The best rule to use when deciding how many litter boxes you need is to have one more litter box than the number of cats in the house. Cats don’t like to share, and if the litter box is dirty or smells of their roommate they might get stressed or display their disapproval by eliminating outside the litter box.

Therefore, in a multi-cat household, you might end up with many litter boxes so that your cats each have a clean litter box of their own.

Also Read: How Many Litter Boxes Should You Have Per Cat?

2. Are The Litter Boxes In The Right Location?

No one wants to use the bathroom with an audience, and cats are no different. Make sure your cat’s litter box is in a quiet area of the house where they can get the privacy they need. For extra discretion, why not try a covered litter box or read How to set up your cat’s litterbox for success?

3. Are You Using The Best Cat Litter?

All cats are different, so their cat litter preferences will vary, too. If your cat’s not keen on using their litter box, it could mean that the cat litter substrate isn’t to their liking. Remember, there are plenty of types of litter available, including clumping litter, and non-clumping litter such as paper, silica, wheat, corn, grass, wood shavings and more. With a bit of trial and error, you find out your cat’s preference.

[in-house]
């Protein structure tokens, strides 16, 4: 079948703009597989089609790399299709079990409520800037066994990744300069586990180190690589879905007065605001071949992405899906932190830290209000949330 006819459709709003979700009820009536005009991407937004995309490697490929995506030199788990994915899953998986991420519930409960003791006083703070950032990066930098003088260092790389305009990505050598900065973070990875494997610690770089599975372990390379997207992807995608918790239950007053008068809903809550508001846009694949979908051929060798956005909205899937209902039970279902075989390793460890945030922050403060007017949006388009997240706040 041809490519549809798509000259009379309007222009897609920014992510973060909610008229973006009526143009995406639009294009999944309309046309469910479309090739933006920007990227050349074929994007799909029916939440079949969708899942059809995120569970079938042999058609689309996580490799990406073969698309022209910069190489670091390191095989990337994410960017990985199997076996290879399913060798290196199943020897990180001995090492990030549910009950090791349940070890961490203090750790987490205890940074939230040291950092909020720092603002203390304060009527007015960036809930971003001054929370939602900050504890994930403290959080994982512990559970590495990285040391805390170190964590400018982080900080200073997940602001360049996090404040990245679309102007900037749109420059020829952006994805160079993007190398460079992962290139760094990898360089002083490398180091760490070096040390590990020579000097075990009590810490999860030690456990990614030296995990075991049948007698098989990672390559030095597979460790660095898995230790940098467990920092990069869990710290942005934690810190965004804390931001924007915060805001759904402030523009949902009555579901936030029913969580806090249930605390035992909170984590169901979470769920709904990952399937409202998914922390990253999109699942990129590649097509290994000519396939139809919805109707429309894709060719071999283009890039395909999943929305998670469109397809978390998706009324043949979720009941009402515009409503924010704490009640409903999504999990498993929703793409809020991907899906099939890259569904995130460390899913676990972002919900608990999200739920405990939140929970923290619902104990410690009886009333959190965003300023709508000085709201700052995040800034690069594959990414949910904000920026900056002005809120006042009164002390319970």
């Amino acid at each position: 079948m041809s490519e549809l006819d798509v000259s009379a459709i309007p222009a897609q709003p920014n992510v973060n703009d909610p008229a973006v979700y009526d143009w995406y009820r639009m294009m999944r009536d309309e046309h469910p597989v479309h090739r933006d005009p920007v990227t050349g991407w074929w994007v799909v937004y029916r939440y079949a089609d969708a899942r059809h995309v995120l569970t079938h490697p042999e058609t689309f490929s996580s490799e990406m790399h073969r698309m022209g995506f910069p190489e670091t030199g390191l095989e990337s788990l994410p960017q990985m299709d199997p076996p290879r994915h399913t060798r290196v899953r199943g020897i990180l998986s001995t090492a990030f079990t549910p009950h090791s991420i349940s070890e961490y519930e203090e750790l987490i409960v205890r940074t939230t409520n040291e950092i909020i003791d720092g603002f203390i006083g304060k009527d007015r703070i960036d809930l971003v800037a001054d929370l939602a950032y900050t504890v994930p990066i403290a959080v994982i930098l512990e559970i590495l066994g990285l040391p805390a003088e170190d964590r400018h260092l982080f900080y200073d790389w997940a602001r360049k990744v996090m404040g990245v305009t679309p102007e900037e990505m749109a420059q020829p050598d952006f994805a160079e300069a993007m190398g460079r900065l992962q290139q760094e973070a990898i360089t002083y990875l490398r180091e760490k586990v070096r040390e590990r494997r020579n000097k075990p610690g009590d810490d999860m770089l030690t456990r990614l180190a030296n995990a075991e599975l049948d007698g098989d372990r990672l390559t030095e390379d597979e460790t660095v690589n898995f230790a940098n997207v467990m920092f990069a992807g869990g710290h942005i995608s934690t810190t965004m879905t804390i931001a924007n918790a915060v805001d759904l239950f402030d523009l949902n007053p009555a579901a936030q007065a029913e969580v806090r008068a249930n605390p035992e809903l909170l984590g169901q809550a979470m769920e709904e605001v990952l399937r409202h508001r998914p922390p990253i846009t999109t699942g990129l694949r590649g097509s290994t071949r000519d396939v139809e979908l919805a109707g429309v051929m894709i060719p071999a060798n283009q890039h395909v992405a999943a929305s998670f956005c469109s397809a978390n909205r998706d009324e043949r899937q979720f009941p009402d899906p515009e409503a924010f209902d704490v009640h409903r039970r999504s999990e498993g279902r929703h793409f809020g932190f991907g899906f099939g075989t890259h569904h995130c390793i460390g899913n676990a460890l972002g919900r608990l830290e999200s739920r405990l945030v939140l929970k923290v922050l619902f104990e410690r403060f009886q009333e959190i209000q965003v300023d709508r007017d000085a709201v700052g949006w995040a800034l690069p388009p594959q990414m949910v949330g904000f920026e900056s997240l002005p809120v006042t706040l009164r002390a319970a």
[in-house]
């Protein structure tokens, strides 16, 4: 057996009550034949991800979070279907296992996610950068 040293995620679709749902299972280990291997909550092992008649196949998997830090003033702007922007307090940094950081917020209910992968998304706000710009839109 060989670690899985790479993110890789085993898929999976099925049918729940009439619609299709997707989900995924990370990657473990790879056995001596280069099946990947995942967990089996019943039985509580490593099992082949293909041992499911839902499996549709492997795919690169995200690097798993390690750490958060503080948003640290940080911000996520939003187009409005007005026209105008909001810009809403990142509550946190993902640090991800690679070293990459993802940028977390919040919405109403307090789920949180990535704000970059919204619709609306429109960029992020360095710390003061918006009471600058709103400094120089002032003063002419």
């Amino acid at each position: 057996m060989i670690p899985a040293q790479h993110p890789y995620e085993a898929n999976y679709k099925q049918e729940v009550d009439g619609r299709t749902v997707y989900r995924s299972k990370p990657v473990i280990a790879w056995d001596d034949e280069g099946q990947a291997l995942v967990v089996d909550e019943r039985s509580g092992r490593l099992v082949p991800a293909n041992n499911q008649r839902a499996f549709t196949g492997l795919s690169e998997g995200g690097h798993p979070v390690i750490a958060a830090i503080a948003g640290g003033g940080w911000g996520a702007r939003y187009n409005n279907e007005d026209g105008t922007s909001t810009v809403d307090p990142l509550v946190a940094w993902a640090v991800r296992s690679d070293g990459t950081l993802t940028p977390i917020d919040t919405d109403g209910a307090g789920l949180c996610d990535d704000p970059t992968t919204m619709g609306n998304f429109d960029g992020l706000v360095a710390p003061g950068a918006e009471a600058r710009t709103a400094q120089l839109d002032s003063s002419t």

Also Read: 11 Best Cat Litters

4. Would Your Cat Prefer A Different Style Of Litter Box?

If you’re facing some resistance from your cat about using a litter box, it’s worth considering whether they’d prefer a different style of tray. For instance, if they are a young kitten or an older cat with arthritis, a litter box with tall sides might be a struggle. On the other hand, a particularly shy, timid cat might want a covered litter tray.

5. Is Your Cat Stressed?

One of the most common causes of cats not using their litter box is stress. Worrying about other cats in the home or local area, or stress caused by loud visitors or building work are all possible causes of inappropriate urination and defecation.

If you think your cat might be stressed or if they have symptoms affecting their toilet habits, it’s a good idea to get them checked by a veterinarian. The veterinarian can check for medical issues and refer you to a cat behaviorist if needed.